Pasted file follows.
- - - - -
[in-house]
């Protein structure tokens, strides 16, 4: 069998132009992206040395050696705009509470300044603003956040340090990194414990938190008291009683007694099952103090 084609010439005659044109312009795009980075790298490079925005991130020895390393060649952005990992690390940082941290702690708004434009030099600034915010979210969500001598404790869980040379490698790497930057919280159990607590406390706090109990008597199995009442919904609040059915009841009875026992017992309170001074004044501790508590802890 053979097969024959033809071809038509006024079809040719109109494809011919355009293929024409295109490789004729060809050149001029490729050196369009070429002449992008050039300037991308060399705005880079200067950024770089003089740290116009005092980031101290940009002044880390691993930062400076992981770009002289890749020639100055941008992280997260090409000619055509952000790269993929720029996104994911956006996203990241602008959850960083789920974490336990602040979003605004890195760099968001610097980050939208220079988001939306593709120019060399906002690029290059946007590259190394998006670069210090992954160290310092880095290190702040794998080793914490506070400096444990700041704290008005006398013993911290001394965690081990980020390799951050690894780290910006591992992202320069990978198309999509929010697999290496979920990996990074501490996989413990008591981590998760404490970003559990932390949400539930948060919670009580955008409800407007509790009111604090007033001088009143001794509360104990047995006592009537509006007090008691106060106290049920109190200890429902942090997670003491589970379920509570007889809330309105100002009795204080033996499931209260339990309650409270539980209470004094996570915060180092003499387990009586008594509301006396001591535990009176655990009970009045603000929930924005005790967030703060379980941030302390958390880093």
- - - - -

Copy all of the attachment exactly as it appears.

[in-house]
């Protein structure tokens, strides 16, 4: 069998132009992206040395050696705009509470300044603003956040340090990194414990938190008291009683007694099952103090 084609010439005659044109312009795009980075790298490079925005991130020895390393060649952005990992690390940082941290702690708004434009030099600034915010979210969500001598404790869980040379490698790497930057919280159990607590406390706090109990008597199995009442919904609040059915009841009875026992017992309170001074004044501790508590802890 053979097969024959033809071809038509006024079809040719109109494809011919355009293929024409295109490789004729060809050149001029490729050196369009070429002449992008050039300037991308060399705005880079200067950024770089003089740290116009005092980031101290940009002044880390691993930062400076992981770009002289890749020639100055941008992280997260090409000619055509952000790269993929720029996104994911956006996203990241602008959850960083789920974490336990602040979003605004890195760099968001610097980050939208220079988001939306593709120019060399906002690029290059946007590259190394998006670069210090992954160290310092880095290190702040794998080793914490506070400096444990700041704290008005006398013993911290001394965690081990980020390799951050690894780290910006591992992202320069990978198309999509929010697999290496979920990996990074501490996989413990008591981590998760404490970003559990932390949400539930948060919670009580955008409800407007509790009111604090007033001088009143001794509360104990047995006592009537509006007090008691106060106290049920109190200890429902942090997670003491589970379920509570007889809330309105100002009795204080033996499931209260339990309650409270539980209470004094996570915060180092003499387990009586008594509301006396001591535990009176655990009970009045603000929930924005005790967030703060379980941030302390958390880093």